Jacqueline Kennedy – Another First Lady who entertained with many afternoon teas, Mrs. Kennedy used those affairs to help redefine the role of the First Lady in national politics. Now, much like Abigail Adams, those afternoon teas where formal affairs requiring a more formal tea. So a traditional black tea, this time Indian tea, as trade with China had not resumed, was usually served. It isn’t until she is away from the limelight that you learn her favorite tea was actually a black iced tea blended with mint, orange juice, and lime juice. She usually enjoyed this during the summer months while reading.

These are just a few of the First Ladies, so many more drank tea routinely, it is just rather difficult to get to the type of tea they liked. It should be noted that tea has had a long role at the White House and continues to be a way to connect with visiting dignitaries from all over the world.

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Teas for the Chinese New Year Celebrations

Chinese LanternsThe Chinese New Year is the largest celebration in China. Lasting 15 days, this holiday is a chance for families and friends to come together and celebrate the new year. Gifts are exchanged and a lot of food is eaten. In finding the right New Year gift, many Chinese choose food items or teas that focus on health and long life. Since the Chinese see all teas being healthy and helping to aid in a long life, it seems hard to figure out how to narrow the field. This holiday is considered the biggest in China and one of the few where gifts are exchanged, so the quality of the tea is going to play a big roll in what is chosen as a gift. Also, with the new year during the dormant period for tea plants, much of the available tea in China will be fall and winter harvest oolongs and aged puerh. So with this in mind, here are 3 oolongs that would would be considered an appropriate to both give and serve as part of the Chinese New Year .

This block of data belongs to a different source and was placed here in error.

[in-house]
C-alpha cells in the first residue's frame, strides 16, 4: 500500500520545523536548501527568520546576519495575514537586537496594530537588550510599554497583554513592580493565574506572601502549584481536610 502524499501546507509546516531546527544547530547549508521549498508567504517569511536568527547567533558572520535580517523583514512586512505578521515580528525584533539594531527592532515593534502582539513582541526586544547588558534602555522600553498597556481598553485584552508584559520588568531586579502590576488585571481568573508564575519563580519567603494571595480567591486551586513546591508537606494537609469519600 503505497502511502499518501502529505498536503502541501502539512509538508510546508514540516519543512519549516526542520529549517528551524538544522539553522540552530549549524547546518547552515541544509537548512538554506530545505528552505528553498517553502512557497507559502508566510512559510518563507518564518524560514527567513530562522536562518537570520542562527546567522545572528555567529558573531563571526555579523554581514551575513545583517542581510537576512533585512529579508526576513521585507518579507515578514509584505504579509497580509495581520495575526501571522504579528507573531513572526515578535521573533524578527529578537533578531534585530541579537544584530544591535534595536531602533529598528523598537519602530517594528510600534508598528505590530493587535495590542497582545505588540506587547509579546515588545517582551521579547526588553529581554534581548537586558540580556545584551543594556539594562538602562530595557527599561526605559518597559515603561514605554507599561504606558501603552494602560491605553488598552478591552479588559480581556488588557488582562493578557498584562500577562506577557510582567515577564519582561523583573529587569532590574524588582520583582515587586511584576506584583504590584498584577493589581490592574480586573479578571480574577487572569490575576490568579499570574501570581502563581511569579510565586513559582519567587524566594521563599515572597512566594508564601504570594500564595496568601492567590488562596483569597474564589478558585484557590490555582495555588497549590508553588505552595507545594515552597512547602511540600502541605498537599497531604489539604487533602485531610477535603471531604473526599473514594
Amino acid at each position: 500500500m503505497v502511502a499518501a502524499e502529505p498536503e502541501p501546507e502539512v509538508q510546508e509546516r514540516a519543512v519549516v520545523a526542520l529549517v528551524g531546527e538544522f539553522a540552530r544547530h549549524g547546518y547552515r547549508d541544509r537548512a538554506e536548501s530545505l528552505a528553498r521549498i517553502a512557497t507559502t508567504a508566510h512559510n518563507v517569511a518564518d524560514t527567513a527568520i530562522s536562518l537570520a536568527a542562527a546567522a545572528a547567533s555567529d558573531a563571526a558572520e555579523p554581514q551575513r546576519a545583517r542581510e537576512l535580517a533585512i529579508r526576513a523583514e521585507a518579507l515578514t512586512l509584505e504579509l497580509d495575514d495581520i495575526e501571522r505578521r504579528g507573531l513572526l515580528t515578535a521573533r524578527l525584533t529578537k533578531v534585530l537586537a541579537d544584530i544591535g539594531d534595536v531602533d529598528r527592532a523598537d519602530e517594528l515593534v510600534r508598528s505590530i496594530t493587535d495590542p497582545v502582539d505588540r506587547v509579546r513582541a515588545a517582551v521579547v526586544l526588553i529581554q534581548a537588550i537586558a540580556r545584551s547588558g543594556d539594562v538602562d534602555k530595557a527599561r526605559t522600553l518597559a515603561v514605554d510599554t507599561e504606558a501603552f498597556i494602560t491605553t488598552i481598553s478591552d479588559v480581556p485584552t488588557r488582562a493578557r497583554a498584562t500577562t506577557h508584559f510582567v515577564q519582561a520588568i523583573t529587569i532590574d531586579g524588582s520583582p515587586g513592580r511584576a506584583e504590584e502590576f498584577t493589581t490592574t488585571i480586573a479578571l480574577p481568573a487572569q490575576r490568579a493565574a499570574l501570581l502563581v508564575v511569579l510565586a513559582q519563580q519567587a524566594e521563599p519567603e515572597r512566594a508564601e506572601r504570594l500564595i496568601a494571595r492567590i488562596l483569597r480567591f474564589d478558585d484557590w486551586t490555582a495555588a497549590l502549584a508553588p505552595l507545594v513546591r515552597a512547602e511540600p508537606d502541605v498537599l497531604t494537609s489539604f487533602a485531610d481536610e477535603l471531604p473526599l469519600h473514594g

Ti Kuan Yin – This beautiful oolong from Anxi in Fuijan province of China carries the name of Iron Goddess of Mercy. Kuan Yin, or Guanyin, gave guidance in a dream to a local farmer in Anxi on how to care for the tea plant and make this balled oolong. This brought prosperity to the farmer and the village. So this oolong is not only associated with health, but with prosperity. So it covers two of the biggest Chinese beliefs around the new year making it a perfect candidate for giving and serving.